The human brain tries to switch attention four times per second

Experiments on humans and monkeys found the rhythmic work of the area that controls attention: fluctuations in the activity of neurons with a frequency of about four times per second make us each time distracted.

While you are reading this sentence, your brain will try to distract several times on something else. In new studies, the connection between the rapid rhythmic activity of neurons in the brain and the switching of attention is shown. The frequency of these oscillations is approximately four times per second: every time the activity falls, we quickly estimate the situation in search of potentially interesting or dangerous changes, important for survival.

Ian Fiebelkorn and his colleagues from Princeton University conducted experiments on macaques and volunteer people, patients suffering from severe epilepsy and undergoing surgical procedures. The activity of neurons in them was recorded with high accuracy, using electrodes inserted directly into the brain. The subjects were sitting in front of the screen and had to concentrate on the point in its center while the video camera watched the movements of their eyes.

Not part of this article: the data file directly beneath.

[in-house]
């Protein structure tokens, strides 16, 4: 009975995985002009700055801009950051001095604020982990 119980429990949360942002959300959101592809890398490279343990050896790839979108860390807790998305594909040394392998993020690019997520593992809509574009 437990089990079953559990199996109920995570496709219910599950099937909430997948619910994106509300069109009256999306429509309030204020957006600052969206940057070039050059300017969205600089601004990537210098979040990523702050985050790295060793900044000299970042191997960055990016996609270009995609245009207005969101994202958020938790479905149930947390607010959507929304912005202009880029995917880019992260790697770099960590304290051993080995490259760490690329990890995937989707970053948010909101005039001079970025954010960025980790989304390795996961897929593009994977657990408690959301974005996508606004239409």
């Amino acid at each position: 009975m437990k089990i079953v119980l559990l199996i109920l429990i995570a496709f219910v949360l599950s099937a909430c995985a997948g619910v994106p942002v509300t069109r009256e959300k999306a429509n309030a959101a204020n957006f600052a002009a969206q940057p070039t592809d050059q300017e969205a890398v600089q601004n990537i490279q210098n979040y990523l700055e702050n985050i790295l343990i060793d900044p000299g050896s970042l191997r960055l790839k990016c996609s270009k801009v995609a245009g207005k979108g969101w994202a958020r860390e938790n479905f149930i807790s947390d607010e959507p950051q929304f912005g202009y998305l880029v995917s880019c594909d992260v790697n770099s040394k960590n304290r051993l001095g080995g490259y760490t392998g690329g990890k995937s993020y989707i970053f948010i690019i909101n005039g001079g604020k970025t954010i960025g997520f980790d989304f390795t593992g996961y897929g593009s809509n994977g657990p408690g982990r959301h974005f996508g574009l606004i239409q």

Then on the screen, very subtle rectangular figures flashed and flashed quickly. Both the people and the monkeys (who passed the preliminary training) tried to determine the orientation of these rectangles – vertical or horizontal. If it was possible, the macaques pulled at the lever, and people let go of the pressed mouse button. The results of experiments scientists report in the journal Neuron.

The main interest of the researchers was directed to the work of the “frontoparietal Network”, which, as far as we know, controls our attention. Precise electrodes have found that the neurons of this network, like the neurons involved in the processing of visual information, exhibit cyclic vibrational activity, causing us to rhythmically distract from the task and make quick subconscious attempts to switch at a frequency of about four times per second.

Judging by the fact that the same rhythms are found in humans and monkeys, the mechanism is quite old. The authors believe that in people with attention deficit or hyperactivity syndrome, this mechanism of coordinated “pulsation” of two groups of neurons can be disrupted.

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